2. Pitch yourself as a guest author on other blogs. Ask your business besties to collaborate on a blog post series with you and take turns writing for each other’s sites. Or pitch yourself to people who resonate with you. You don’t have to have anything special to do this; a few well-written articles are usually enough to do the trick. Or cross-post your content to sites like Medium, and link back to the original article on your website.

If video/audio is your thing, pitch yourself as a guest on a podcast. Usually, they’ll include a link to your site and social networks in the description or show notes, and that counts as an inbound link!

SEO can be overwhelming, and it’s a constantly evolving beast, so we’ve just scraped the surface here. But if there’s anything I’ve learned from being an entrepreneur, it’s that you have to start somewhere. And with these tips, you don’t even have to hire a marketing team or copywriter to do it!

And if you’re not sure where to start, don’t worry, I’ve got your back. You can download my free website planning guide, which can walk you through each of these steps to optimize your new or existing website for improved search engine optimization.

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5 Useful Plugins I Use on Every Wordpress Website | Liza Wilde Co.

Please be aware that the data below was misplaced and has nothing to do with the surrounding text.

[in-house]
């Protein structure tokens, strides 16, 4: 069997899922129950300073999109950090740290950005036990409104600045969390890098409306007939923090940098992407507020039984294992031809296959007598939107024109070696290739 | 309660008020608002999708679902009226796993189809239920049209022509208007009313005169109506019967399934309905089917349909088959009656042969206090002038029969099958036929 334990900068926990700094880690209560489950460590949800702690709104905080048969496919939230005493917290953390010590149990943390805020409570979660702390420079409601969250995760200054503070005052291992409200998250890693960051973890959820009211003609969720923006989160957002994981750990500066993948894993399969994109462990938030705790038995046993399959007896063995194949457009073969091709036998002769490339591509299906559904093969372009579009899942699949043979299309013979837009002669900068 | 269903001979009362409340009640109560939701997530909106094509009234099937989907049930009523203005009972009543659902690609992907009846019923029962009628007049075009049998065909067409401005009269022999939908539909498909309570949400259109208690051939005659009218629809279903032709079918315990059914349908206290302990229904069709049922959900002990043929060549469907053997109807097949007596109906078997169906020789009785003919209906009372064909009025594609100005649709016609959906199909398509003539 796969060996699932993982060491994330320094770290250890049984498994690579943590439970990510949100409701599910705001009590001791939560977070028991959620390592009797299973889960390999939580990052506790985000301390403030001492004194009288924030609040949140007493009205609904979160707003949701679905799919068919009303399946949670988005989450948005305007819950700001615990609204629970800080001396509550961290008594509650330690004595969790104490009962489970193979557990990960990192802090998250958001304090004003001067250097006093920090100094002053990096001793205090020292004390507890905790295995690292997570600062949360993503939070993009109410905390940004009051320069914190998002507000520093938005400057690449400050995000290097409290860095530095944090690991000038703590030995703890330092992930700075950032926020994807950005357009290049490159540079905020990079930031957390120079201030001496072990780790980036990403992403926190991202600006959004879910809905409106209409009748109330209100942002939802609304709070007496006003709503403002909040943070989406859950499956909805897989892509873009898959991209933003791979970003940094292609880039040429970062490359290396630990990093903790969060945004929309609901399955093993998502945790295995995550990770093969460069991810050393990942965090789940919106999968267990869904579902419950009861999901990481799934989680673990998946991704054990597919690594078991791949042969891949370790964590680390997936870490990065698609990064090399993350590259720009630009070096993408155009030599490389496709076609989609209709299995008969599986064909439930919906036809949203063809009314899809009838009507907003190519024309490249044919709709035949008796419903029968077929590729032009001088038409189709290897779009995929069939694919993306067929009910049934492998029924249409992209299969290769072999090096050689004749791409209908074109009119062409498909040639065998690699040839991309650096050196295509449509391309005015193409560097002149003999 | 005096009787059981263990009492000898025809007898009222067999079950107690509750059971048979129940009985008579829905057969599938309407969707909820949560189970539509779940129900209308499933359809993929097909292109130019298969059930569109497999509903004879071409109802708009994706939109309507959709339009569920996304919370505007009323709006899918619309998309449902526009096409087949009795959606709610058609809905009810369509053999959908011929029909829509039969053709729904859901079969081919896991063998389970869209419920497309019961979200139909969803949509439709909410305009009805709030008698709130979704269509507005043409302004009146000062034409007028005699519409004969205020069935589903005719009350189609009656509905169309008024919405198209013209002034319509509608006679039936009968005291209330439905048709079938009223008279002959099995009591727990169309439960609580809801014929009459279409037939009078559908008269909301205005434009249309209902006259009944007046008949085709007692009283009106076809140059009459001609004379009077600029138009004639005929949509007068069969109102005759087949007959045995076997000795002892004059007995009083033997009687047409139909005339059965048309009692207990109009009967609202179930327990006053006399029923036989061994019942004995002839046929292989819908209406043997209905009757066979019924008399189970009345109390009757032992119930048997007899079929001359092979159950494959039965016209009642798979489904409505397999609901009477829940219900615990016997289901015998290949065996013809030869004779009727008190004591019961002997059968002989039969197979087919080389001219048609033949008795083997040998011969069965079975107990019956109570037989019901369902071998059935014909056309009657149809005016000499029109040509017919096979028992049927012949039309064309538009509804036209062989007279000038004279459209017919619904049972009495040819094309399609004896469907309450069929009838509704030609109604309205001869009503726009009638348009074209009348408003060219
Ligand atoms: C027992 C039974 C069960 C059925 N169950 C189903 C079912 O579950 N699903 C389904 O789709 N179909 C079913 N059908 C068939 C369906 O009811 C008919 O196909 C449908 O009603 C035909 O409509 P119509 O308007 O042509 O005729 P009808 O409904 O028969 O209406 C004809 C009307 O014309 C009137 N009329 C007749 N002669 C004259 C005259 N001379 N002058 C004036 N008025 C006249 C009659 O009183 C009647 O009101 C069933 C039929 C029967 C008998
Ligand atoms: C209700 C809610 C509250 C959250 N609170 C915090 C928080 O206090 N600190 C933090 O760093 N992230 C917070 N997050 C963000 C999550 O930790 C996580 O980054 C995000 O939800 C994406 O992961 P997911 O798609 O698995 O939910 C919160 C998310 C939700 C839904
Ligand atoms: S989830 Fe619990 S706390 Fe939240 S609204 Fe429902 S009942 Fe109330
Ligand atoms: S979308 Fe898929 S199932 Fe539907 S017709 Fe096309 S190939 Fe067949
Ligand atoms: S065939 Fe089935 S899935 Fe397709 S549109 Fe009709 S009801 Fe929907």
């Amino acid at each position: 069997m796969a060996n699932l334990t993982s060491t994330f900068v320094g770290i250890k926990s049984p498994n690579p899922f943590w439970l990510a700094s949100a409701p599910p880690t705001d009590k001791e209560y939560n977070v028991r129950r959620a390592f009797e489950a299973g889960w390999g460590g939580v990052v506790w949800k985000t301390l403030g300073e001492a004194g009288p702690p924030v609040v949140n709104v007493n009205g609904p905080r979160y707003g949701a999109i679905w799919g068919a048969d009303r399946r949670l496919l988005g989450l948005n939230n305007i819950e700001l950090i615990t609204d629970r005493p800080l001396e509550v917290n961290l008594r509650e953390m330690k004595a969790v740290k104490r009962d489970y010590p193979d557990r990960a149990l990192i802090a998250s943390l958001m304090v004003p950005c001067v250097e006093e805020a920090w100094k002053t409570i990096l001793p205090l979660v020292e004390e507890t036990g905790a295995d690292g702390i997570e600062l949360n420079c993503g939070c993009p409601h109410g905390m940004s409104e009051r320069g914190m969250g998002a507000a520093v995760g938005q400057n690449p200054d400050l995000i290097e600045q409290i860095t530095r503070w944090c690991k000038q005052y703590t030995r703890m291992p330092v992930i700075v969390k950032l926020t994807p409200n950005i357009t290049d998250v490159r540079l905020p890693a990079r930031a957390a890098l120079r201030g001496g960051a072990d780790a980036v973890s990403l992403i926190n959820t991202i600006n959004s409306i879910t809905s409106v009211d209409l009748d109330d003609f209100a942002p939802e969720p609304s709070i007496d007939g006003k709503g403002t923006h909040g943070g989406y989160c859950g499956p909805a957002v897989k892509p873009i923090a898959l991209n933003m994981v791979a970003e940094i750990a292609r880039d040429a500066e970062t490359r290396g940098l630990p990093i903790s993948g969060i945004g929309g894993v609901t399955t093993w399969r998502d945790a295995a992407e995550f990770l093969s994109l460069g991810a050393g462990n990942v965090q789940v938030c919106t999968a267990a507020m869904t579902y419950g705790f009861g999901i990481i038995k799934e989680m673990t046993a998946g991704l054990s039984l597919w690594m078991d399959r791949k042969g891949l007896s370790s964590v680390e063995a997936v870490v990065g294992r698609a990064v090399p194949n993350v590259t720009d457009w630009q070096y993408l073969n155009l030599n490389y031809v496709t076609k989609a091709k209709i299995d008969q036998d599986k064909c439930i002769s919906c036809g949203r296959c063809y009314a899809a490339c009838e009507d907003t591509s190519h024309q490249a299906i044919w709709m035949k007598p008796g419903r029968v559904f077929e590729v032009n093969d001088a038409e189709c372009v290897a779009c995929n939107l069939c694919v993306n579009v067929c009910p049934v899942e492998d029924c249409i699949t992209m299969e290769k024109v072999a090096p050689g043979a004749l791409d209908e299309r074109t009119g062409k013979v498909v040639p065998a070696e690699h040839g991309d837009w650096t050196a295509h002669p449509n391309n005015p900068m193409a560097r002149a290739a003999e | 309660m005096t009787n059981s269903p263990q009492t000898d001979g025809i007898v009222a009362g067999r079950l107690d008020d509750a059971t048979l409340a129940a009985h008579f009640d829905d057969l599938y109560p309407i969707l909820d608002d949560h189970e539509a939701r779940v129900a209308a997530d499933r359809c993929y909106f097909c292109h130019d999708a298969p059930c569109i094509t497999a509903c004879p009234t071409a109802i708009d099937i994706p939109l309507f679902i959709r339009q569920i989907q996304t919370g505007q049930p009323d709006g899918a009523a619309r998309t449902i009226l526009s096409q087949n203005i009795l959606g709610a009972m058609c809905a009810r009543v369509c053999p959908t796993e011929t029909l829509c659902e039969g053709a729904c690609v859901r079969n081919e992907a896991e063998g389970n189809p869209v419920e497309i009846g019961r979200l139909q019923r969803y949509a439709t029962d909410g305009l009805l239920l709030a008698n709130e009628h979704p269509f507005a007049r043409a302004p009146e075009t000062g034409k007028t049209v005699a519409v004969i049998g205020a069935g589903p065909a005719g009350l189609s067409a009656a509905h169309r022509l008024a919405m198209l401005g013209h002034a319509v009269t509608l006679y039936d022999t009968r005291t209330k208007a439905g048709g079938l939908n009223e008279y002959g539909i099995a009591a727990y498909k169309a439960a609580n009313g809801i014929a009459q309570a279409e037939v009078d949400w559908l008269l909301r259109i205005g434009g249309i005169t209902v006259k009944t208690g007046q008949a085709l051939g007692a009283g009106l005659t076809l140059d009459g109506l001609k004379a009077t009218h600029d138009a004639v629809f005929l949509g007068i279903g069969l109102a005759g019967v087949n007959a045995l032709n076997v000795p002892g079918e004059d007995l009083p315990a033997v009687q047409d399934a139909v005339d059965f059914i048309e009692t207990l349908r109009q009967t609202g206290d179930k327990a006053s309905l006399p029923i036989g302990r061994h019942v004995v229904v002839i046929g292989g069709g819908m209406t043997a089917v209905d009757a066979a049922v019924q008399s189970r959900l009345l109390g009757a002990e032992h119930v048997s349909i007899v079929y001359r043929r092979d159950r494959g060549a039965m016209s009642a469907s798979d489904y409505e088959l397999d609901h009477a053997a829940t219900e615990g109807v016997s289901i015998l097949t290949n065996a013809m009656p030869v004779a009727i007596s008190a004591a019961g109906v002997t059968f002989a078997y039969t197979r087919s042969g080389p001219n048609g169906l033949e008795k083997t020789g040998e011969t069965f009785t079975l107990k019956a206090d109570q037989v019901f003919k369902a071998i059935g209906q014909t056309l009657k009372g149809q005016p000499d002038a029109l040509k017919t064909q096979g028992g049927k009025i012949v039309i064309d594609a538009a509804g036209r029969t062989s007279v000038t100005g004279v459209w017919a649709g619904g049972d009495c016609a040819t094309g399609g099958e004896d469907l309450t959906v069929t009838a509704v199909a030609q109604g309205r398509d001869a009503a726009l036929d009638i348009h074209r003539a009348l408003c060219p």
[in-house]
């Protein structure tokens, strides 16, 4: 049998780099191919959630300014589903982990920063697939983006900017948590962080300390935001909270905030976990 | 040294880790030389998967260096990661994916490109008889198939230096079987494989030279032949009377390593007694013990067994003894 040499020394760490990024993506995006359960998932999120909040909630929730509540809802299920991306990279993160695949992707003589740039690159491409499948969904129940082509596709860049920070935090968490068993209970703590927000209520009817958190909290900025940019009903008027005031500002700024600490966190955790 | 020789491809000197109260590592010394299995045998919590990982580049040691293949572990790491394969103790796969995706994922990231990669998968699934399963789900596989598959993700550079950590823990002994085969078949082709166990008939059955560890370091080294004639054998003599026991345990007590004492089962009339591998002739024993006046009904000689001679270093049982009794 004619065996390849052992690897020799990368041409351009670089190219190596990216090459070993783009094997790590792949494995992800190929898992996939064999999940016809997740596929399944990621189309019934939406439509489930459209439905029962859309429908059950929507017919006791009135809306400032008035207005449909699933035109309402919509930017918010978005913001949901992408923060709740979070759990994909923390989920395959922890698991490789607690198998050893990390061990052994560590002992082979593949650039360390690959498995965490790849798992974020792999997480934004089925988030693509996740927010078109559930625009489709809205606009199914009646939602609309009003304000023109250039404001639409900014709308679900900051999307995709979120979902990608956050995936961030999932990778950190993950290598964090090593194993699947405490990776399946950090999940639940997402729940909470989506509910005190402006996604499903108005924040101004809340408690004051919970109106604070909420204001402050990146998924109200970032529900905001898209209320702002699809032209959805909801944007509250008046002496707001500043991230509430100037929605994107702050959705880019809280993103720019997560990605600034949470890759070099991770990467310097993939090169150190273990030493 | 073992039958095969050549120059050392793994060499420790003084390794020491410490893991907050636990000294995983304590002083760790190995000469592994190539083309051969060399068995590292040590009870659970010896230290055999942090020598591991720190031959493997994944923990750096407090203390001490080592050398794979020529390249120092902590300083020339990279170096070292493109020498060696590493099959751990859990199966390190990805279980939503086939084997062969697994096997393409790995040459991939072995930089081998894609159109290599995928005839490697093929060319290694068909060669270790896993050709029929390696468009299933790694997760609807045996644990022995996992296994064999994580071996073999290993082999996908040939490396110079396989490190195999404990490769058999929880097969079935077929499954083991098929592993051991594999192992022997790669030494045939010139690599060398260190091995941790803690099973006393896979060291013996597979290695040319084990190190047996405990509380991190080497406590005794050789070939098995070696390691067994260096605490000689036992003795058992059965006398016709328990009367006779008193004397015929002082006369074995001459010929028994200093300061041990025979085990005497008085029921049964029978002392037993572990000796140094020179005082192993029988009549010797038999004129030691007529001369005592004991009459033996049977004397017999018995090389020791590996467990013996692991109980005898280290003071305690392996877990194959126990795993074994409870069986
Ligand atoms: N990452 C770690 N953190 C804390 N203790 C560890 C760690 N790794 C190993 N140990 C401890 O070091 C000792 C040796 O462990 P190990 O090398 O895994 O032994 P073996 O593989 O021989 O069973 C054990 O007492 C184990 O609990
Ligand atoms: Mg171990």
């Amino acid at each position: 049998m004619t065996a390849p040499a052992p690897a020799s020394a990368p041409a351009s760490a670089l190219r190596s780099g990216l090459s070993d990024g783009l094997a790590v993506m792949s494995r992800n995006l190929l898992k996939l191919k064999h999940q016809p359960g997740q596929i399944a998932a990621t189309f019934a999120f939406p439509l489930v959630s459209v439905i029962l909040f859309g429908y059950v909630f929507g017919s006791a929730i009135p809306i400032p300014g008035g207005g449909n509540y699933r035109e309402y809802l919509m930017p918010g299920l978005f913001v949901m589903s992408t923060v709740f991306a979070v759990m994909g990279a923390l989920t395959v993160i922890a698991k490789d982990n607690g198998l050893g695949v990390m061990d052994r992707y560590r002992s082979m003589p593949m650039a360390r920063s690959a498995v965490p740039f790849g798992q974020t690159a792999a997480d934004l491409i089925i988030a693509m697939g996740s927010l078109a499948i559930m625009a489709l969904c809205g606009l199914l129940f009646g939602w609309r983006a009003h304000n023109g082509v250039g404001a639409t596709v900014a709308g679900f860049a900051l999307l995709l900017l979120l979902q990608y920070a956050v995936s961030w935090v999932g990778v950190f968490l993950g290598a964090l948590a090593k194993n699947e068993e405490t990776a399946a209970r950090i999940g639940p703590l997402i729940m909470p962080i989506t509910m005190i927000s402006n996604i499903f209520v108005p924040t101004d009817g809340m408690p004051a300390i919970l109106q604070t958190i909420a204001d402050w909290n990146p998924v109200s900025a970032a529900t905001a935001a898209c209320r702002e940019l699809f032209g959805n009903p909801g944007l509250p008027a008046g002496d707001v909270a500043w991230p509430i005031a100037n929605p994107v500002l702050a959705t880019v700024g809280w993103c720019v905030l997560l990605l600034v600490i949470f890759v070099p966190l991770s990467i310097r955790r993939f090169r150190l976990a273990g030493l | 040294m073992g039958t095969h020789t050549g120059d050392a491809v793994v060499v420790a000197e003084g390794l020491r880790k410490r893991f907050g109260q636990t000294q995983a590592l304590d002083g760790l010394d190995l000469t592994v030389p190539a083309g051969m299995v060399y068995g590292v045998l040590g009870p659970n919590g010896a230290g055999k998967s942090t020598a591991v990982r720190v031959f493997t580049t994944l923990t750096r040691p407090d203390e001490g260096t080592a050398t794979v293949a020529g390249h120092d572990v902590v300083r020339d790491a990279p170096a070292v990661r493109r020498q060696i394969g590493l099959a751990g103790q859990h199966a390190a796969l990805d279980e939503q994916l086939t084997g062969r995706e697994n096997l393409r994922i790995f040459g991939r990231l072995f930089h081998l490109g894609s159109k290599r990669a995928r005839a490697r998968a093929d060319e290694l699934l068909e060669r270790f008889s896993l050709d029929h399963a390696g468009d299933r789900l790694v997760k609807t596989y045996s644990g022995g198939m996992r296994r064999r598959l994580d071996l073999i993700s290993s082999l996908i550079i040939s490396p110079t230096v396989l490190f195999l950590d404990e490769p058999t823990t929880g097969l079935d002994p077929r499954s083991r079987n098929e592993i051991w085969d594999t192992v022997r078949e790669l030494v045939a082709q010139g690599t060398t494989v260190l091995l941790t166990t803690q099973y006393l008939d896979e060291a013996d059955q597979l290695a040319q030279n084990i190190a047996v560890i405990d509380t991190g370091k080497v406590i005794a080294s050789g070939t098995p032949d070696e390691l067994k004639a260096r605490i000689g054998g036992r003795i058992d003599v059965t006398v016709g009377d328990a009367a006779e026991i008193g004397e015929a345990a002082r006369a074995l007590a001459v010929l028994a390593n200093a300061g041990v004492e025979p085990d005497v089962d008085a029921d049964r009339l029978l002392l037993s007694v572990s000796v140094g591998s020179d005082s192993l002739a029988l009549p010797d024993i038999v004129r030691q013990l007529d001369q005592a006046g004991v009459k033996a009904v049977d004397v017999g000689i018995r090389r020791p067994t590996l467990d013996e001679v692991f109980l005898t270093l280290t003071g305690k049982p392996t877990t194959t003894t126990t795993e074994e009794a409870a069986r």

5 Useful Plugins I Use On Absolutely Every WordPress Site

By | Web Development, Wordpress | 2 Comments

5 Useful Plugins I Use on Every WordPress Website | Liza Wilde Co.

When I’m setting up a new website for a client, there are a handful of plugins I use every time. They do a variety of things, but all of them make it easier for the client to maintain their site.

Here’s the short list of the plugins I use on every single site I make.

1. Duplicate Post

This plugin is one of the first I install after setting up WordPress. It allows you to easily clone a page, post, or another content type with the click of a button.

But why would you want to clone an existing piece of content? I’m glad you asked.

When I build out websites, I use a page builder plugin (see #4 for the ones I use). Rather than recreating the layout every time, it’s easier to clone an existing page/post and edit the content.

Duplicate Post is also super useful if you like doing A/B testing of content. Using this plugin, you can quickly copy a page, make a small change, and publish it to a new permalink and test it out!

2. Yoast SEO

I’m not an SEO expert, but I do know some of the basics about getting your WordPress website optimized for search engines. And there isn’t a better plugin than Yoast SEO.

This plugin creates a meta box that will allow you to edit the page title and blurb that shows up on Google. It also lets you set a convention so that it automatically pulls from certain fields, which is great to help automate your content.

Yoast SEO also has settings for creating a sitemap, which is important to submit to Google Search Console, and features that make sure your site is optimized for sharing on social media networks.

3. Gravity Forms

This is a premium plugin that I adore for setting up contact forms, content submissions, etc. It’s a bit steep in price, but 100% worth the investment if you create forms that need price fields, file uploads, etc. It also has great integrations with other tools like reCAPTCHA, Salesforce, Google Sheets, and more.